In a previous essay, the components of a interim transitional period when ministerial changes occur in a congregation were outlined. See my Interim Ministry: An Overview. The purpose of this essay is to identify appropriate goals for the interim process and to help church leaders begin the process of thinking through methods of prioritizing these goals. Finally, some resources for the prioritizing process (self-study) will be suggested.
Ultimately the goals of the interim process can be correlated with the transition stages or phases. However, in the initial identification of the goals, this has not been done. The reason is that some congregations, as they prioritize these goals, will find a particular goal more essential early in the process while another congregation may be able to include the goal as part of a later phase. Some goals suggested in this essay may not apply to some congregations, although it is thought that the majority of the goals identified here will apply to some extent in every congregation. That said, the goals are stated in a general order in which they usually occur, although exceptions may occur based on the specific needs of the local congregation. Many of the goals require ongoing efforts. The completion of the goals is not linear, that is, one does not necessarily finalize one goal before moving to the next.
The Importance of Involving the Congregation in the Process
Failure to involve as many as possible of the congregation in the transition process is a grave mistake. Some of the goals appropriate to the interim period must be accomplished by the congregation. If the congregation fails to act, or if action occurs without the full involvement of the congregation, future difficulties are almost inevitable.
Should we use a Search Committee?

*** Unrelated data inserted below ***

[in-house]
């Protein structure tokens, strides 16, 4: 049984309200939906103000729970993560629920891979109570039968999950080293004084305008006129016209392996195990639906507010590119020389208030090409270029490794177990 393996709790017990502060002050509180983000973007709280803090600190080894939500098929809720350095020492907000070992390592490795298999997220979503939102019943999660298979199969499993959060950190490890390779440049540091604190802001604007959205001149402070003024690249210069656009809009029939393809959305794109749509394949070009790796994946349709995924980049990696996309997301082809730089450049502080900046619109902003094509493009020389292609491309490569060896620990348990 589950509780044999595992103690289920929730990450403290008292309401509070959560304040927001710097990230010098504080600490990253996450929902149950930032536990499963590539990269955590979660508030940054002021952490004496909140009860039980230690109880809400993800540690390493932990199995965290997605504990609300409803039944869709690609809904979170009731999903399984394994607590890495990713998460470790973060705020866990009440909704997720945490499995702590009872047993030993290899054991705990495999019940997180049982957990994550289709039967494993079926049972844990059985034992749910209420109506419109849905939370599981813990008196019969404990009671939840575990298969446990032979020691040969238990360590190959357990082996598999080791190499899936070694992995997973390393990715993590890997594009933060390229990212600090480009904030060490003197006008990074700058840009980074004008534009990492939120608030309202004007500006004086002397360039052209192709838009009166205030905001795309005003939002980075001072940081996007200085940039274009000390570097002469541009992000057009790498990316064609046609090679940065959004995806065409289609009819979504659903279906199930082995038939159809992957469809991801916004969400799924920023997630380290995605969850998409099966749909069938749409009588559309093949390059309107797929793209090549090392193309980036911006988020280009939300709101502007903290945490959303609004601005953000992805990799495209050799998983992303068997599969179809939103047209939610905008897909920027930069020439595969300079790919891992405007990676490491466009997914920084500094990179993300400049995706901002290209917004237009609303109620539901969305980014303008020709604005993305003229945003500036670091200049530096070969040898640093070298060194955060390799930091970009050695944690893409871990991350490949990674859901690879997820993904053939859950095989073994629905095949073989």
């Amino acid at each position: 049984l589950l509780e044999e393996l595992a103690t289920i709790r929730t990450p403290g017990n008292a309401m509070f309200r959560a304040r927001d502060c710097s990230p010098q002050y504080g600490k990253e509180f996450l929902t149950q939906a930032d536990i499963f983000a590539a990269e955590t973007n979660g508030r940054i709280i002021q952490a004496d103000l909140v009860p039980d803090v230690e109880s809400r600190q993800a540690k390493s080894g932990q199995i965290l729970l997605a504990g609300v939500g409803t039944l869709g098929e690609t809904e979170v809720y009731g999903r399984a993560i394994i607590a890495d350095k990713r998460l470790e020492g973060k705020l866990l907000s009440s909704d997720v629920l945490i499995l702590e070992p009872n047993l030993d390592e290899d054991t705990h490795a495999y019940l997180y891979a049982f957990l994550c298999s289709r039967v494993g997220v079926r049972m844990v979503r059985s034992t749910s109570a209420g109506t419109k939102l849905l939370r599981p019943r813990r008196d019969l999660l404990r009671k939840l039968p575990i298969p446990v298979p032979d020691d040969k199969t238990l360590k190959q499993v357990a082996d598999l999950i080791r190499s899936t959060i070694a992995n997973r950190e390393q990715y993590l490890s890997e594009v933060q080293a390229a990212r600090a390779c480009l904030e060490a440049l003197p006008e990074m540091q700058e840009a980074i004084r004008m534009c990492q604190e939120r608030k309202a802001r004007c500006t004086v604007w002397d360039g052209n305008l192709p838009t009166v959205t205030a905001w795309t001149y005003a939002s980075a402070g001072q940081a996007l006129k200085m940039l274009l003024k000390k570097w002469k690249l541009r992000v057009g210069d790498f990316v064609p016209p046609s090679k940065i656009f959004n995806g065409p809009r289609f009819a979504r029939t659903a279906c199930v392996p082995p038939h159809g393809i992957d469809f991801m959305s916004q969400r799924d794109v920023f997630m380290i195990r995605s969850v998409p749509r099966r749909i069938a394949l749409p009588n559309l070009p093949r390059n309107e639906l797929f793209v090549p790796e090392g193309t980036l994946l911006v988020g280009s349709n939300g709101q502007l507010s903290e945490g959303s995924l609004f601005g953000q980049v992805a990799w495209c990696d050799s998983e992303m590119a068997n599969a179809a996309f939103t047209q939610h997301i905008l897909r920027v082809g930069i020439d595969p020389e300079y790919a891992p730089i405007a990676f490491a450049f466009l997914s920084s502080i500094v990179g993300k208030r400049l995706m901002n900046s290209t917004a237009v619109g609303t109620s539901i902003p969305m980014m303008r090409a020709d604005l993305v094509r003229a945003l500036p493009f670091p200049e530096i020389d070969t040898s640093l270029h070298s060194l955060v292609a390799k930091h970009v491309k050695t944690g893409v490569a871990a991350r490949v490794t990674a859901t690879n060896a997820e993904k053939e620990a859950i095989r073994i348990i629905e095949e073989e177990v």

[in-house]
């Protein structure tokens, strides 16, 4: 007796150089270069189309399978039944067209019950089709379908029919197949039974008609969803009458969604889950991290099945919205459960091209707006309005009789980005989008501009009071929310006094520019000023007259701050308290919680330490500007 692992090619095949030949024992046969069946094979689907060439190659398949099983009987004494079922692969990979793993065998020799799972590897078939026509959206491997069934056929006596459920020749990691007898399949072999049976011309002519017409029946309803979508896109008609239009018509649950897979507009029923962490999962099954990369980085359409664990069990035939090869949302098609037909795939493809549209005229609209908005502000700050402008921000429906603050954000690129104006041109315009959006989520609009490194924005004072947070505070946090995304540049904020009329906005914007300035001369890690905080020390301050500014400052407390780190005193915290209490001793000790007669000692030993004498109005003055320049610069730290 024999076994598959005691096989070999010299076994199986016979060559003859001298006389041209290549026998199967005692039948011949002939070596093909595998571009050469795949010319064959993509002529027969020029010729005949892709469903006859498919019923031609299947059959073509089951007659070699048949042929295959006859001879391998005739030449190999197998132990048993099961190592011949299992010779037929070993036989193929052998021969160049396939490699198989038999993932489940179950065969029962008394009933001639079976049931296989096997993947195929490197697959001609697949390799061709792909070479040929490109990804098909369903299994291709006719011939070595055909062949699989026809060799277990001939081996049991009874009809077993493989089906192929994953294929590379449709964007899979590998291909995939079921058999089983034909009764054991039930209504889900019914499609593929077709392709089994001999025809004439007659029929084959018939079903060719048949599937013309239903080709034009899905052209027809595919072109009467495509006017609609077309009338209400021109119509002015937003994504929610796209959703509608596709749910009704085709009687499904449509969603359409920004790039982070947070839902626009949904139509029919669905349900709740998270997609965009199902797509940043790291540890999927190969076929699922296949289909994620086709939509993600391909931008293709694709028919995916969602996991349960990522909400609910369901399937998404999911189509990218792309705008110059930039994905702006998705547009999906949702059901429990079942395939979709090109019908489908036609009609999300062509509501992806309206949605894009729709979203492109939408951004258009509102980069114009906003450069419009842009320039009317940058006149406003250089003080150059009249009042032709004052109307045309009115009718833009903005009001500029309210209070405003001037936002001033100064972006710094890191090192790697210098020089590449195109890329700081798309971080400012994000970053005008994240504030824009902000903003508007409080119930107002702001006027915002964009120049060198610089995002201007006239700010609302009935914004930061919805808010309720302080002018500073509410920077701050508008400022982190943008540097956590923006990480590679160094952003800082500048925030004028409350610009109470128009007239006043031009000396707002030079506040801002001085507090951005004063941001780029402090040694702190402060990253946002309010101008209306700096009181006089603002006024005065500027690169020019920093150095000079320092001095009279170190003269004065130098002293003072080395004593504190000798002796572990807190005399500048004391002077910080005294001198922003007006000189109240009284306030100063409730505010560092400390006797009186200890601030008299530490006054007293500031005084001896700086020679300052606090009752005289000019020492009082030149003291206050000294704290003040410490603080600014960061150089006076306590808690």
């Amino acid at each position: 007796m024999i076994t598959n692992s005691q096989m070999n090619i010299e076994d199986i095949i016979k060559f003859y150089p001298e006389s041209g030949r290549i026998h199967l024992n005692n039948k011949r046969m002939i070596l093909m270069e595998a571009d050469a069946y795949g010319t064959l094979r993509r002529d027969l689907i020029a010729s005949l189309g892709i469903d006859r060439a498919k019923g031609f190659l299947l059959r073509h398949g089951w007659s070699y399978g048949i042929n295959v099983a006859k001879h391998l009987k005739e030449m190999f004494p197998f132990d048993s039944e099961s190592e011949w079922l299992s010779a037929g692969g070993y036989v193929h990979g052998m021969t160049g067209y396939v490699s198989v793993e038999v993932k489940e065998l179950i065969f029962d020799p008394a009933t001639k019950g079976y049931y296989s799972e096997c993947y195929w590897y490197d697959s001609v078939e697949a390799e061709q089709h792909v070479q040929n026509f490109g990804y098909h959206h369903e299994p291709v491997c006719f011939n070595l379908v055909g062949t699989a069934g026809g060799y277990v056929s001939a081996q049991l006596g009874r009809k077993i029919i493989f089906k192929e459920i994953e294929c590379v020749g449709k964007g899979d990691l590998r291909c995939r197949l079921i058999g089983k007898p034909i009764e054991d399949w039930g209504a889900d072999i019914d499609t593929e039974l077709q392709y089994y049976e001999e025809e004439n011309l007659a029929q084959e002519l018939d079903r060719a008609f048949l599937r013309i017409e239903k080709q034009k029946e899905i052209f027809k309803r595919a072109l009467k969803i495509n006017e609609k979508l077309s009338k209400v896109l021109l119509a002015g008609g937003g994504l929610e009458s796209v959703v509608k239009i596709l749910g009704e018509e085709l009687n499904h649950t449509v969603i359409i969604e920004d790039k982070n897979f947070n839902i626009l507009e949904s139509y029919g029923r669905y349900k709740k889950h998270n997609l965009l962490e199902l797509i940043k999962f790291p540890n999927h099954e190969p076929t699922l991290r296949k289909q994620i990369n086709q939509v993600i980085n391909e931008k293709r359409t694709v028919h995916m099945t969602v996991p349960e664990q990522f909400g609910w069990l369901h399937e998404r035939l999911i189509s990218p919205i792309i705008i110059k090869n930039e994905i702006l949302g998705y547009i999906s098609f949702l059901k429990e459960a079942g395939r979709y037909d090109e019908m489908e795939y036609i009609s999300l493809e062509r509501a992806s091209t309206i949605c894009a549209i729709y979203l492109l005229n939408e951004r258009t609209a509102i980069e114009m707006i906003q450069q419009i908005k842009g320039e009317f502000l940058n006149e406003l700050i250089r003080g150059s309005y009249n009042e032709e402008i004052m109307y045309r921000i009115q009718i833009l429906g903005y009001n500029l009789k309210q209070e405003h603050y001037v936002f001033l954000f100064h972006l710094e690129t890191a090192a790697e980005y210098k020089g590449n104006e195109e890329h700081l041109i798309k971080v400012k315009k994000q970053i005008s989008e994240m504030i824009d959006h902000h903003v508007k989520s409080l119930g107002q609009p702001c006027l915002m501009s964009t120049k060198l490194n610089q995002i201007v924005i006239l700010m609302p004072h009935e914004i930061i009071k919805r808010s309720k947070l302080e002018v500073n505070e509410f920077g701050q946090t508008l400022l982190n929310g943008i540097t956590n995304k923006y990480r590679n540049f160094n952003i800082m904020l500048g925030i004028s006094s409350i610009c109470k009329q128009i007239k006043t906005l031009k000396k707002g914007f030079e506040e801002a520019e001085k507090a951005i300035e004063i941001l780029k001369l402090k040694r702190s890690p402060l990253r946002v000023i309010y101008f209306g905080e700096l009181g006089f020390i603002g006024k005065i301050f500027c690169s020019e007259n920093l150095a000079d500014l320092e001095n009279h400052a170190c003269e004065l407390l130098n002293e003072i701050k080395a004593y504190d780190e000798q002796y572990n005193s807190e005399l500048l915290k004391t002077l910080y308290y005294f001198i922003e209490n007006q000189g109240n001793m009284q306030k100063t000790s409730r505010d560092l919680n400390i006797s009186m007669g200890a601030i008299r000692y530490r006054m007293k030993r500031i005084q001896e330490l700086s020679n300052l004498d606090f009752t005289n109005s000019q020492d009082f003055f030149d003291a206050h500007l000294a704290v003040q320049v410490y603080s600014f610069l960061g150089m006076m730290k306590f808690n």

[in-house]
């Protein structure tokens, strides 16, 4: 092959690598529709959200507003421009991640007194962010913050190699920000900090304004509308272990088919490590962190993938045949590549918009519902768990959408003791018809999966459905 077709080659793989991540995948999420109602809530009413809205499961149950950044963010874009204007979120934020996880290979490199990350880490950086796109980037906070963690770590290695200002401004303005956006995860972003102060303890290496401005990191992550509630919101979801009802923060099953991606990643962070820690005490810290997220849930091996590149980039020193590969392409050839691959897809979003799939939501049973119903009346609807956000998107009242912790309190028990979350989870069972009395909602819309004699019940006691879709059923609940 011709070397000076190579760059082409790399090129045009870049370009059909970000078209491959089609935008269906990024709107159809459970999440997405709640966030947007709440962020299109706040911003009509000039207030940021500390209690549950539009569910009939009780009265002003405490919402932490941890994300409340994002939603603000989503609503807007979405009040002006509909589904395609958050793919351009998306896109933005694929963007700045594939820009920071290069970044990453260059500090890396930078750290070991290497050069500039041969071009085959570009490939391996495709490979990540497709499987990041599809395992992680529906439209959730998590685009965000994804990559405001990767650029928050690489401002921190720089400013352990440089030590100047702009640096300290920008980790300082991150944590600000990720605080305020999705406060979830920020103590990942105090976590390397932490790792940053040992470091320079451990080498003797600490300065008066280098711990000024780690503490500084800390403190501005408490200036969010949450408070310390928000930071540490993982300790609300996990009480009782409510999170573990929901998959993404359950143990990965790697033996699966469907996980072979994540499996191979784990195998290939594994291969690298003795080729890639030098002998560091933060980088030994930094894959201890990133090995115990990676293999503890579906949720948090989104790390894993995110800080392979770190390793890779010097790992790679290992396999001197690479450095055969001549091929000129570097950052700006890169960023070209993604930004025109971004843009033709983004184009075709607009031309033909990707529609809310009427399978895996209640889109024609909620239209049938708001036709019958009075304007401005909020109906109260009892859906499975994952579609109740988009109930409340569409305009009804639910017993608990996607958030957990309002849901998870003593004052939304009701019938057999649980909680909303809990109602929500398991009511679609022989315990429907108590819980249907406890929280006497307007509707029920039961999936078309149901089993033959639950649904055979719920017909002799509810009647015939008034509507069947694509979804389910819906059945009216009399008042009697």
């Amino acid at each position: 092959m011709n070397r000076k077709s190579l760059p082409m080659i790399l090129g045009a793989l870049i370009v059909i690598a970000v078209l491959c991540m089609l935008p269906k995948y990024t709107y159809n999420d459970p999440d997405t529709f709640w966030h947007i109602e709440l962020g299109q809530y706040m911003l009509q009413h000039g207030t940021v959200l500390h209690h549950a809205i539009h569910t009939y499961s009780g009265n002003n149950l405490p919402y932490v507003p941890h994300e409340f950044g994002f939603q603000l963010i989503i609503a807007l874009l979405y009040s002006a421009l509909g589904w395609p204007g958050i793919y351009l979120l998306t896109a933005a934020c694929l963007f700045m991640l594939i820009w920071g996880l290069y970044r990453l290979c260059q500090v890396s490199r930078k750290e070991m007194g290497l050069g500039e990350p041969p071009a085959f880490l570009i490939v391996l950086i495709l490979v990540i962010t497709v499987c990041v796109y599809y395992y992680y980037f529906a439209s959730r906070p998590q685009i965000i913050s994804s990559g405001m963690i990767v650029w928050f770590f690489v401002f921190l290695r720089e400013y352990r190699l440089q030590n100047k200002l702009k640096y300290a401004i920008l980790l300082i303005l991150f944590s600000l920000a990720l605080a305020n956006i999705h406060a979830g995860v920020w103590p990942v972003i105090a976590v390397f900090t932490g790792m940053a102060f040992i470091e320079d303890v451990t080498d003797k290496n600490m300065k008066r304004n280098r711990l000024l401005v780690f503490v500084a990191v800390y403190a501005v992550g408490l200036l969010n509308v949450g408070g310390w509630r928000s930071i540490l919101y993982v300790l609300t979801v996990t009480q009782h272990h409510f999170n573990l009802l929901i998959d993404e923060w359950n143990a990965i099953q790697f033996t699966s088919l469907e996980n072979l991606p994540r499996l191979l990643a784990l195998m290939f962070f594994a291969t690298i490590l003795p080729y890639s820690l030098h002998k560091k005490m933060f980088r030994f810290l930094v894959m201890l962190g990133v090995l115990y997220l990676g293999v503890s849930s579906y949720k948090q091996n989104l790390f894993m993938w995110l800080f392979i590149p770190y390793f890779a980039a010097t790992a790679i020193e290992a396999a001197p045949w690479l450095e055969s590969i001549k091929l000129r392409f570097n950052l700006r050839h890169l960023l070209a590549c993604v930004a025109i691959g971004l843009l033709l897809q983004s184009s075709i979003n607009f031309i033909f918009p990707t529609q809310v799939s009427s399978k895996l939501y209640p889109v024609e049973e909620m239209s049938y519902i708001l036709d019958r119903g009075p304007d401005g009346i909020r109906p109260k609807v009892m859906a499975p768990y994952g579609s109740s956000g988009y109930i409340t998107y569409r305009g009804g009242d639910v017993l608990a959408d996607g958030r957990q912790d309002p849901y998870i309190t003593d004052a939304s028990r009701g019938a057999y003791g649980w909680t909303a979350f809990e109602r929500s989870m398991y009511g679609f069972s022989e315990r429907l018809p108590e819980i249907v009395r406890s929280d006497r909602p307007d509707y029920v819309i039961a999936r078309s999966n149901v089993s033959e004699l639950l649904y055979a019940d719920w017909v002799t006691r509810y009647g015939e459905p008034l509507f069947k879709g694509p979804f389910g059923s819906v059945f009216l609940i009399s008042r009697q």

I believe it is wise to charge the group we often call the "search committee" with a larger task of overseeing the transitional or interim period. Alternately, one may choose to empower a transition team to work through the transitional phases before the search committee is identified. I see no particular negative aspects to having the same group function as a transition team and later as a search committee unless it would be that newly surfaced involvement and leadership may not be effectively used.
A list of interim tasks (for the interim minister or consultant) was presented in the previous essay already mentioned. Because some of these tasks directly relate to the goals of the church, some of those tasks are included here while others are not. A church should list as many of the goals to be done as possible. In identifying goals, my desire is to provide a more general description of the unique dynamics at work in the interim period and to provide a beginning point for determining a priority order for addressing the goals. The goals have been stated broadly and limited in number.
1. The church must make every effort to insure that the work of the church continues without interruption. This might involve such simple and common things as meaningful worship, the effective presentation of the word of God, visitation, Bible class structures, evangelism, missions, and stewardship. The goal is to maintain without loss or diminution the life-giving, life-sustaining work of the body of Christ. Usually, this goal must be addressed immediately as the church and its leaders find out that the minister was doing many things that were not in the job description and was involved in many tasks that are taken for granted.